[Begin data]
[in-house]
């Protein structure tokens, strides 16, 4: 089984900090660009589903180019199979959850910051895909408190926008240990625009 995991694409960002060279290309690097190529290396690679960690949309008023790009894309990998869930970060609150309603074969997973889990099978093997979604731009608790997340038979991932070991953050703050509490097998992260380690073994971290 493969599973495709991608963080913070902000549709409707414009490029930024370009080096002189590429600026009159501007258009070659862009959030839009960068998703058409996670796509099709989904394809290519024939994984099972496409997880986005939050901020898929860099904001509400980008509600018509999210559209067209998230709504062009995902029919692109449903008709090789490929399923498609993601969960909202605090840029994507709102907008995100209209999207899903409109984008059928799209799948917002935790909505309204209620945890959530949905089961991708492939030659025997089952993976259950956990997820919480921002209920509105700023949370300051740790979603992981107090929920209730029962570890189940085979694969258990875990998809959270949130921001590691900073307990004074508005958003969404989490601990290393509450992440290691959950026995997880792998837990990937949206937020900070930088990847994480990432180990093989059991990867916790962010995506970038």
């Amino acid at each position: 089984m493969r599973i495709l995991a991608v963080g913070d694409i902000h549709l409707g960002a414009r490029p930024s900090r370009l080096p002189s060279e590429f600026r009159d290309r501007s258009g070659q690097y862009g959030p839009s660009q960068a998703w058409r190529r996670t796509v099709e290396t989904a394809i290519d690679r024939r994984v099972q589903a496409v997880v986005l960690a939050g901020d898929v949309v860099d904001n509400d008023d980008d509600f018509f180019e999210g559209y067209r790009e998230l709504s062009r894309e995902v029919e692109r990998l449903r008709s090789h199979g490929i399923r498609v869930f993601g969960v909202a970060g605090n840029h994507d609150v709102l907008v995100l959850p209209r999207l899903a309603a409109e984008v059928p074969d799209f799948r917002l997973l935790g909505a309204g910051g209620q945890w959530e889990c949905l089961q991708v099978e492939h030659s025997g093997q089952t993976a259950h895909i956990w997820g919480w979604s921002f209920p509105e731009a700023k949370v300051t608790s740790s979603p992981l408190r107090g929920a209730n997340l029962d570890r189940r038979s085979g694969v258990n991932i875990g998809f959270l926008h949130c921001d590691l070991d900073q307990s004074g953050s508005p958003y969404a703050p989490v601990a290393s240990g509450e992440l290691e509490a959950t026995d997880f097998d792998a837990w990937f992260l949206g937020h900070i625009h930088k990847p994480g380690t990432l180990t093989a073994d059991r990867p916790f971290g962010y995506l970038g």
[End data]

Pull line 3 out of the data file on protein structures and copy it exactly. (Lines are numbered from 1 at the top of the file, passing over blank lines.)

């Amino acid at each position: 089984m493969r599973i495709l995991a991608v963080g913070d694409i902000h549709l409707g960002a414009r490029p930024s900090r370009l080096p002189s060279e590429f600026r009159d290309r501007s258009g070659q690097y862009g959030p839009s660009q960068a998703w058409r190529r996670t796509v099709e290396t989904a394809i290519d690679r024939r994984v099972q589903a496409v997880v986005l960690a939050g901020d898929v949309v860099d904001n509400d008023d980008d509600f018509f180019e999210g559209y067209r790009e998230l709504s062009r894309e995902v029919e692109r990998l449903r008709s090789h199979g490929i399923r498609v869930f993601g969960v909202a970060g605090n840029h994507d609150v709102l907008v995100l959850p209209r999207l899903a309603a409109e984008v059928p074969d799209f799948r917002l997973l935790g909505a309204g910051g209620q945890w959530e889990c949905l089961q991708v099978e492939h030659s025997g093997q089952t993976a259950h895909i956990w997820g919480w979604s921002f209920p509105e731009a700023k949370v300051t608790s740790s979603p992981l408190r107090g929920a209730n997340l029962d570890r189940r038979s085979g694969v258990n991932i875990g998809f959270l926008h949130c921001d590691l070991d900073q307990s004074g953050s508005p958003y969404a703050p989490v601990a290393s240990g509450e992440l290691e509490a959950t026995d997880f097998d792998a837990w990937f992260l949206g937020h900070i625009h930088k990847p994480g380690t990432l180990t093989a073994d059991r990867p916790f971290g962010y995506l970038g």